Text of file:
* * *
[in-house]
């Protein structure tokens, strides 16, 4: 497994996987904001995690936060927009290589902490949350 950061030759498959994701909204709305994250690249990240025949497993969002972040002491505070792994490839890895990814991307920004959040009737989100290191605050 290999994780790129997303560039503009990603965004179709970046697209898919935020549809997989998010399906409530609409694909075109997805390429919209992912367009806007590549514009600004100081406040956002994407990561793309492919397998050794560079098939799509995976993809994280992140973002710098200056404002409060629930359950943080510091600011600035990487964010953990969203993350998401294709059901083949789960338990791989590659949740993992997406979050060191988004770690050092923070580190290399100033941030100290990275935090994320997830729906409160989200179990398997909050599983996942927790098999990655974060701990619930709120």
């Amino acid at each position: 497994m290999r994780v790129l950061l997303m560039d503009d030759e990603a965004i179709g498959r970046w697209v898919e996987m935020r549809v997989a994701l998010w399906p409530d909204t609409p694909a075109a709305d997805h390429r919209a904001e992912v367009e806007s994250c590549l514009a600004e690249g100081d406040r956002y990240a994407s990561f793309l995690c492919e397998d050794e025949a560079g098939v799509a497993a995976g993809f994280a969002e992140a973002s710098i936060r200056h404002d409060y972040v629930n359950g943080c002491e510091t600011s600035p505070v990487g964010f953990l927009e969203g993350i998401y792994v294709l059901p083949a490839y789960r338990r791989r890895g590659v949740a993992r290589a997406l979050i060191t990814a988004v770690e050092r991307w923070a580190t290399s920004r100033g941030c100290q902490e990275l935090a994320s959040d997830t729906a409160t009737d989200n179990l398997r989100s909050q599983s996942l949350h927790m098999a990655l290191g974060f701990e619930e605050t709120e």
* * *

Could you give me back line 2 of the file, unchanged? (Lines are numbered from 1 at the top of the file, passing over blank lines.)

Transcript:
């Protein structure tokens, strides 16, 4: 497994996987904001995690936060927009290589902490949350 950061030759498959994701909204709305994250690249990240025949497993969002972040002491505070792994490839890895990814991307920004959040009737989100290191605050 290999994780790129997303560039503009990603965004179709970046697209898919935020549809997989998010399906409530609409694909075109997805390429919209992912367009806007590549514009600004100081406040956002994407990561793309492919397998050794560079098939799509995976993809994280992140973002710098200056404002409060629930359950943080510091600011600035990487964010953990969203993350998401294709059901083949789960338990791989590659949740993992997406979050060191988004770690050092923070580190290399100033941030100290990275935090994320997830729906409160989200179990398997909050599983996942927790098999990655974060701990619930709120």